Life to most of us isn’t this glamorous enigma that is glorified and talked about by a large portion of today’s mainstream rappers. Rather, most of us are just trying to live day by day and get through it with our head on our shoulders. It isn’t as easy as the ten-percenters make it look, nor is it as hard as the politicians would like you to believe. This middle ground is classified by a search for relaxation and a thirst for comfort that is quenched by the simple things in life. The Dirty South rap artists of the early 2000’s had this lifestyle locked down. More specifically, artists like Devin The Dude were “Feelin’ fine in my Lacville ‘79”, paying no mind to their outdated whip and rather revelling in the fact that its age was correlated to a lower percentage of car theft.
You could say that Devin The Dude was ‘Just Tryin Ta Live’ — he did. His 2002 album, further cements the MC’s relatability to average individual. His verses span from conversational narratives to smoked-out sing-a-longs. The vibe is constrained to only as far as the mind will let it go. This can’t be better explained than listening to the twangy southern guitars and keys of ‘Doubie Ashtray’ with your eyes closed. The first-world problem of having someone help themselves to your weed becomes an extravagant composition that draws out your inner laziness. Oh and he’s pretty damn funny too, ending the song with an exclamation after finding a different bag of weed he must have misplaced.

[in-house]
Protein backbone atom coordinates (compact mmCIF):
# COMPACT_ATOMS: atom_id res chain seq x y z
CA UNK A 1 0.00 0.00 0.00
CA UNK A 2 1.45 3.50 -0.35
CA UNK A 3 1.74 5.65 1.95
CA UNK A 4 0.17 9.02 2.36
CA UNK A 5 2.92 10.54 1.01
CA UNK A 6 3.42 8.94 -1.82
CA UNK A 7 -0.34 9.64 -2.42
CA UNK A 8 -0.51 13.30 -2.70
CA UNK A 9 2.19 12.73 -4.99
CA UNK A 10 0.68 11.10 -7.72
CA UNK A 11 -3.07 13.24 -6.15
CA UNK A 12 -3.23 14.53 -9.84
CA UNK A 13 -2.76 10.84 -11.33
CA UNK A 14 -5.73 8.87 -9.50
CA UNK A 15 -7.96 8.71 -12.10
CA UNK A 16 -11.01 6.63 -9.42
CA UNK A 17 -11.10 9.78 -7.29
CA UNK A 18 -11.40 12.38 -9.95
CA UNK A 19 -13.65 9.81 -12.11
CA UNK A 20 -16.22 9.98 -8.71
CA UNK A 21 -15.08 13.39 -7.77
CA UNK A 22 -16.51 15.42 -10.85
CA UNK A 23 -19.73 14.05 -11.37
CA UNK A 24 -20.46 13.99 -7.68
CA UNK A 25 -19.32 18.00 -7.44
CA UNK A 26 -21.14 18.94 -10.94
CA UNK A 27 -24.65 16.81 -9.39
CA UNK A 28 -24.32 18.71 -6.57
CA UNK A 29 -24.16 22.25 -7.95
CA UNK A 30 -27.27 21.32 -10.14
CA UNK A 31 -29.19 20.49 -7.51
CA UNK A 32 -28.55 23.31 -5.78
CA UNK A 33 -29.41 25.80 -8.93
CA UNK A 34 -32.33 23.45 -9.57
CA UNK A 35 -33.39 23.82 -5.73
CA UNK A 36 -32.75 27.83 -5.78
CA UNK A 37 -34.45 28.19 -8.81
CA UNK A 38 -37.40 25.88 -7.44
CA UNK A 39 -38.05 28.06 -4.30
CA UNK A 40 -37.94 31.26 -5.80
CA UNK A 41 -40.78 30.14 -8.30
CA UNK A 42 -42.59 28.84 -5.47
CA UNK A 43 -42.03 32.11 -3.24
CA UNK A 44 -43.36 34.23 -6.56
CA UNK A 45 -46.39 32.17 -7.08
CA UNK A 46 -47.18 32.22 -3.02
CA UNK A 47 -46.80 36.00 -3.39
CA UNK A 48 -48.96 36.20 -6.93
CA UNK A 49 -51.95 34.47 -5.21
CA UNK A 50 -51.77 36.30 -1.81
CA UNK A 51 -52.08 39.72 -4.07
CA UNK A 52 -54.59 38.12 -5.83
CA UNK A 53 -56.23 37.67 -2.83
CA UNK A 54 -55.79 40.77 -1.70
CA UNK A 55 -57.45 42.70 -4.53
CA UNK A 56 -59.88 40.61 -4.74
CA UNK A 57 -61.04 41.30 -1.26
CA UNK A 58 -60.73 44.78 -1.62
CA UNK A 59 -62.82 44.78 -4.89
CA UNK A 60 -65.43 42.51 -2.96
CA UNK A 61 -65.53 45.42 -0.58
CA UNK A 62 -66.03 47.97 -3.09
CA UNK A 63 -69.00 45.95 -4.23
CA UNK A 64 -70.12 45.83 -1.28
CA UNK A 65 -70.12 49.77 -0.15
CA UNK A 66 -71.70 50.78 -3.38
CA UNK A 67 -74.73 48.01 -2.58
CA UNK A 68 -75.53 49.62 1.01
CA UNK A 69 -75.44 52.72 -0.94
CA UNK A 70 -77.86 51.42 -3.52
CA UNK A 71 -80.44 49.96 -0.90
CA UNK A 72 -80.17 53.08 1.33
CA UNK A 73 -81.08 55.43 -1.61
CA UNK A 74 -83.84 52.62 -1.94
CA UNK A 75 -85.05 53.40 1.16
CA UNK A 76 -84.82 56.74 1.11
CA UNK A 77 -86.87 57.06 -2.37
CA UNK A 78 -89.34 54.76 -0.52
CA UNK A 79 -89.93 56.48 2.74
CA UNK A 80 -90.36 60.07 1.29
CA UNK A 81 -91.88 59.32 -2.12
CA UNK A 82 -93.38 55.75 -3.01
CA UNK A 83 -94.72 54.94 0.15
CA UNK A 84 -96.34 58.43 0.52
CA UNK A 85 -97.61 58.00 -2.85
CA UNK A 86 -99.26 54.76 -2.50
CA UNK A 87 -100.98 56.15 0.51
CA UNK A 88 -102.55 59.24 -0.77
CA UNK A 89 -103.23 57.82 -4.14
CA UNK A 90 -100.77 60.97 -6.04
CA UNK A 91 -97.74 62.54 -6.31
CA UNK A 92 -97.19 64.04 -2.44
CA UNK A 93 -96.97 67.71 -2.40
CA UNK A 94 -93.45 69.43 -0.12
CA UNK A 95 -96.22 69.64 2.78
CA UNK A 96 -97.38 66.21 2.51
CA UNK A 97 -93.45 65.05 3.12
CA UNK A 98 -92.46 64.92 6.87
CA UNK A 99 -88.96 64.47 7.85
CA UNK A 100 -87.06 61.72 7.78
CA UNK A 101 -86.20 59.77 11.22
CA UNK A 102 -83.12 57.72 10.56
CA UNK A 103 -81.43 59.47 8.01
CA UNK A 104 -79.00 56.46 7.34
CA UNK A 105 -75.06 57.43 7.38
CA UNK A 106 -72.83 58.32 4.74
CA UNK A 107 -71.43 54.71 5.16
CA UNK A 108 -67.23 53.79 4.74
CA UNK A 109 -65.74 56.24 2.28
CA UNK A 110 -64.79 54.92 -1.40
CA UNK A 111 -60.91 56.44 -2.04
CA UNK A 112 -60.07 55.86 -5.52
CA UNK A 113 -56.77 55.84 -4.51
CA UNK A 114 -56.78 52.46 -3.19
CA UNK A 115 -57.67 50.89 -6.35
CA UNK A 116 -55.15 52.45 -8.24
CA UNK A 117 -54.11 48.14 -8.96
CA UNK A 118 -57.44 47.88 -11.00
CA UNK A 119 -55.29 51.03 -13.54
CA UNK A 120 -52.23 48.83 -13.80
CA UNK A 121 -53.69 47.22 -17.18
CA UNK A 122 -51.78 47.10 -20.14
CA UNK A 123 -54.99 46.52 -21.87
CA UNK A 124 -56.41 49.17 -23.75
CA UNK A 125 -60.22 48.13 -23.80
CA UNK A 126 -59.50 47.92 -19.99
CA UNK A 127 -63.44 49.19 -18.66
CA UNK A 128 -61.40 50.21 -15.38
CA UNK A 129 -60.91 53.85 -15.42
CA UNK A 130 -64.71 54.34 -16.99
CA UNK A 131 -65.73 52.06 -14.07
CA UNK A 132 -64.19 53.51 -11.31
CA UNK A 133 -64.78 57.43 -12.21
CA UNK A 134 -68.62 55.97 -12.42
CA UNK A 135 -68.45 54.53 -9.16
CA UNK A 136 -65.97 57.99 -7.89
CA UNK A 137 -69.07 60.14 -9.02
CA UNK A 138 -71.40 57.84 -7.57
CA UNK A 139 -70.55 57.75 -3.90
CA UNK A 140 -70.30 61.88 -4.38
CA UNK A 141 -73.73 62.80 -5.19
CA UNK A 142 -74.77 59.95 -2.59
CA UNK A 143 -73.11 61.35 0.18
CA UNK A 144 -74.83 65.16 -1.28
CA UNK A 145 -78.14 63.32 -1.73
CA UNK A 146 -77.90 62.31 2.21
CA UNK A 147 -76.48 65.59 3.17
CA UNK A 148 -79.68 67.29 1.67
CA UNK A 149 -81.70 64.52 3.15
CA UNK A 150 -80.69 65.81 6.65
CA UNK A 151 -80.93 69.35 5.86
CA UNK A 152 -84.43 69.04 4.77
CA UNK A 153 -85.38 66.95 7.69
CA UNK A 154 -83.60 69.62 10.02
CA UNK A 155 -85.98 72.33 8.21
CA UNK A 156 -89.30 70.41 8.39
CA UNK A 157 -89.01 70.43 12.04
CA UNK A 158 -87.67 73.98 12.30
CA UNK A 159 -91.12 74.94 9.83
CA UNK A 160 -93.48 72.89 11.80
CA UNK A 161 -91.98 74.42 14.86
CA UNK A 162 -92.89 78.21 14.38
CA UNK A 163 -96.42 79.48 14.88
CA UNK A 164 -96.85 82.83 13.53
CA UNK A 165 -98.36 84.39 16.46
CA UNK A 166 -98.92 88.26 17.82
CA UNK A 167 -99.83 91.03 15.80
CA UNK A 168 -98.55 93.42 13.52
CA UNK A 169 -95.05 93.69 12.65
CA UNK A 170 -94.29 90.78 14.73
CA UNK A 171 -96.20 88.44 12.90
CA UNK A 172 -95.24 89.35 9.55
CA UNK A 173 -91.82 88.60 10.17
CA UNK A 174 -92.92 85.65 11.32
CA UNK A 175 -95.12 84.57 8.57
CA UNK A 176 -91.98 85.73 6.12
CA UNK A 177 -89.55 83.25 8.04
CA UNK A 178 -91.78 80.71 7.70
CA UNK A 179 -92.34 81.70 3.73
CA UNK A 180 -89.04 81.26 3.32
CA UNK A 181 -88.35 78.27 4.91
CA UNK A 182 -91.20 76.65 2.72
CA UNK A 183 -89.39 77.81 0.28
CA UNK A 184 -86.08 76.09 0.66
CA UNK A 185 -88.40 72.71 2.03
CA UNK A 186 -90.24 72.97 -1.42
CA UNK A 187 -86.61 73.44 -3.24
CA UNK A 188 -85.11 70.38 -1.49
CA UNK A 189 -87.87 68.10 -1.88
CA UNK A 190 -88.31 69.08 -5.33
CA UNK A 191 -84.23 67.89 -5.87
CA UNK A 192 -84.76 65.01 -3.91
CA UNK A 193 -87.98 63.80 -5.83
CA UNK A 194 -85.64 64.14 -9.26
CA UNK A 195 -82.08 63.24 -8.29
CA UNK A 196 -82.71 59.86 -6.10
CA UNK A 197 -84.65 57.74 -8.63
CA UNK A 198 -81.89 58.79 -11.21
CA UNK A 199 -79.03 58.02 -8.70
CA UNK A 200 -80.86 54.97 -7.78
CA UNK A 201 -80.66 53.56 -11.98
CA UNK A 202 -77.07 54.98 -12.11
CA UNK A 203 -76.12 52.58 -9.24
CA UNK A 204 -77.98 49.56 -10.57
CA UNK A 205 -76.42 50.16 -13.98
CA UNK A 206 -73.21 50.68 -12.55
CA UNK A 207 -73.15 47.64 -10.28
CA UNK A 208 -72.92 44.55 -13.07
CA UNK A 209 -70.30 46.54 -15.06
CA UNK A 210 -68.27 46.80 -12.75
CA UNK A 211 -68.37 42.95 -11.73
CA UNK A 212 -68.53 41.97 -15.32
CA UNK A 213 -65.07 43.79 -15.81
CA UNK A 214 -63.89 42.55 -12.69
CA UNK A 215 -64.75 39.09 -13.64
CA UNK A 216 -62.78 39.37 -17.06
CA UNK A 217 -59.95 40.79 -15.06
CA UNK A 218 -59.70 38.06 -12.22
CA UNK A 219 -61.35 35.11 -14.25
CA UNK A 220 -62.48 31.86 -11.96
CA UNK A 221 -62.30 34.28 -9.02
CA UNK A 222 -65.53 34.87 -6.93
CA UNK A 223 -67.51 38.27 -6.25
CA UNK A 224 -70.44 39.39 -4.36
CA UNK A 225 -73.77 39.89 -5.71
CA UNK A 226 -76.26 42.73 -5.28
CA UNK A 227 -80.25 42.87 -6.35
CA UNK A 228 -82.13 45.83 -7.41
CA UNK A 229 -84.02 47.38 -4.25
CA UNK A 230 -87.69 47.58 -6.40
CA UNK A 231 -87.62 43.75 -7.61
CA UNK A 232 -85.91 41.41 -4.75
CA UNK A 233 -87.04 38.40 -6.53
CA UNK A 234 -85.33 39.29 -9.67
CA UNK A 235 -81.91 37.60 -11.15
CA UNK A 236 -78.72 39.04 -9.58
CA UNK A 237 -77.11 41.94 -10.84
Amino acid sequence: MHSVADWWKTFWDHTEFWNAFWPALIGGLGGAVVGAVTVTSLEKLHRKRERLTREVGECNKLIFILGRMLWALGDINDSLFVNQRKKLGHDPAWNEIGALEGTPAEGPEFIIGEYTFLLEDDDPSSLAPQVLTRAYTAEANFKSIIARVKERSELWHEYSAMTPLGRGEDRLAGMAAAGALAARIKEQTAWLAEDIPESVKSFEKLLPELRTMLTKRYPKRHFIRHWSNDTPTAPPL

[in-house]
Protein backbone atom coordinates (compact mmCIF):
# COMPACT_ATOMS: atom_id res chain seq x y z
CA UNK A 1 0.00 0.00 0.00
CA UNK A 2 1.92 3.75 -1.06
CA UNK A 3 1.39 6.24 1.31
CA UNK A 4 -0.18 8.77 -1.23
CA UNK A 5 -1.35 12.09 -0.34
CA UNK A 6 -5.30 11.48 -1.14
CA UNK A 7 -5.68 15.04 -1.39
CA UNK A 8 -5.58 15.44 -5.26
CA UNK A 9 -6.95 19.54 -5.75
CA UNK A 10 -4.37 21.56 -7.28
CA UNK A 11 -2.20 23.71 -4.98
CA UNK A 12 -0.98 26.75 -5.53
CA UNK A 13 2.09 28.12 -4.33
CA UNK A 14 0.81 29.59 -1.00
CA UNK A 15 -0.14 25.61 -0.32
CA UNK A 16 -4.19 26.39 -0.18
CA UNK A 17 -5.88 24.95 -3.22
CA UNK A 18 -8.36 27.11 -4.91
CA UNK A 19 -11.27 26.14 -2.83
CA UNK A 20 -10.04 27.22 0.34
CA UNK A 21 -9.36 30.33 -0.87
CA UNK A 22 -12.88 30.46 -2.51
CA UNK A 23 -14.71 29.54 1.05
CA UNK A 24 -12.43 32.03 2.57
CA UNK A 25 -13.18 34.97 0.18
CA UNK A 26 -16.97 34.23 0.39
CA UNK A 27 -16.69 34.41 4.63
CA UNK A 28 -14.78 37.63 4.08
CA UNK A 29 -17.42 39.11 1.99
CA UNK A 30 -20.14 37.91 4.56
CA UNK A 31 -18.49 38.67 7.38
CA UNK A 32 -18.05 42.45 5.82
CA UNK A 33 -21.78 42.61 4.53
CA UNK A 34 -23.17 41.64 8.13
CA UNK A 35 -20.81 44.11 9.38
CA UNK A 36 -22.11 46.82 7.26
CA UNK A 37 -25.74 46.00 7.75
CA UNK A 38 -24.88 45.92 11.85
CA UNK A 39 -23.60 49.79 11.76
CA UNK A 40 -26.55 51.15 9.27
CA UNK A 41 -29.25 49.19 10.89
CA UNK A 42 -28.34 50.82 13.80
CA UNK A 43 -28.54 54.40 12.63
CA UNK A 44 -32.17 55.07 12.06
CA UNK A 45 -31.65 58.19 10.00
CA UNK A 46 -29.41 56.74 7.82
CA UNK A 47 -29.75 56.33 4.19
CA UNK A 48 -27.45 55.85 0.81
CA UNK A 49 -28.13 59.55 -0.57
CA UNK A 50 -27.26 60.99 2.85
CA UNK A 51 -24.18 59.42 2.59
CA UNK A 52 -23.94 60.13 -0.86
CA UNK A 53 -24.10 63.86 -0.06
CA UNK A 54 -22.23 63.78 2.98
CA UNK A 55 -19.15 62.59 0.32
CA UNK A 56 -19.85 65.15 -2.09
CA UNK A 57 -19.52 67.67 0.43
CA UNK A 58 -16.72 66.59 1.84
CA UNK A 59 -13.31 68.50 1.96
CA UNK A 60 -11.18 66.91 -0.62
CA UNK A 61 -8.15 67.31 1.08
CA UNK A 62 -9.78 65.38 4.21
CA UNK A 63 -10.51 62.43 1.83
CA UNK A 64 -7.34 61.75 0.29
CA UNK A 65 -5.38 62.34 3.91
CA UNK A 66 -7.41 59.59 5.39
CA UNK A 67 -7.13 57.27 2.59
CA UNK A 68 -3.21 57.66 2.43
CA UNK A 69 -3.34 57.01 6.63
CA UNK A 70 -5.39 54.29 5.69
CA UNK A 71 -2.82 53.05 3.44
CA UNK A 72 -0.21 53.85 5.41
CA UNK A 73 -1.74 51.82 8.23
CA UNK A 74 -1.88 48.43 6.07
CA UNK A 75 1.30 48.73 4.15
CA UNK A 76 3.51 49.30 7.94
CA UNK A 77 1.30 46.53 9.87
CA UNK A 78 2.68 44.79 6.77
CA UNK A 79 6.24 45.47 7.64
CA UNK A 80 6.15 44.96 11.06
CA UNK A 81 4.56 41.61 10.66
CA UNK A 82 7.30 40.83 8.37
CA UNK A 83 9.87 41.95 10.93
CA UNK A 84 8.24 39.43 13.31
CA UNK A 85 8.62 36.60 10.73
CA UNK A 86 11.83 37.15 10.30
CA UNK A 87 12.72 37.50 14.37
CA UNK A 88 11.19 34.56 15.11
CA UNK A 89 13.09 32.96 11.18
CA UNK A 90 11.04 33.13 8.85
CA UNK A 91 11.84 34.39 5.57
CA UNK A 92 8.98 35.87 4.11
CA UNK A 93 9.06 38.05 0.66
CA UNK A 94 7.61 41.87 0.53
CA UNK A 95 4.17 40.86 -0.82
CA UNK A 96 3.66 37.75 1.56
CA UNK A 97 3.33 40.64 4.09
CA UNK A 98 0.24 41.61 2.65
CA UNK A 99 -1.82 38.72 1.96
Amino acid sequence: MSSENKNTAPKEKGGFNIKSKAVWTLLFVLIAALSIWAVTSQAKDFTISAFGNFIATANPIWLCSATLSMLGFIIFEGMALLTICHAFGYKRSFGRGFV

This lightheartedness is a constant and a gift for Devin. He tackles issues both big and small with an everready sense of comedy and wit. On, ‘Who’s That Man, Moma’ he steps into the audience’s perspective for a few verses about the image of himself he gives his fans and his power over youthful onlookers who want to be him. It’s equal parts touching and hard to take seriously with the incessant marijuana interjections. The instrumental in comprised of a lax bassy-guitar riffing behind separated snare hits. The beats never reach out of their element, which on the musical periodic table is smack-dab in the middle of laid back, down beat, slow tempoed rhythms. Your head can nod while your eyelids slouch, it easy-listening in every sense.
His voice is manipulated within a small range to sound like an airy, southern wordsmith similar to a young Andre 3000. His stories stress the difficulties living in beneath the stressors of money, drugs and women. Never taking this trio of problems too seriously though, he always seems to cover his situation in a haze of weed smoke and that is enough for him. His understanding of the repetitive lifestyles we lead open our eyes to “the grind”. Doing the same thing over and over isn’t leading to anywhere except tomorrow. Tomorrow is fine but to look any further, he closes the album with the idea that, ‘We have to change our ways’. Conscious all while being not. His lyrics travel from the mundane to the briefly intellectual while consistently showing the prowess behind those smoky emissions.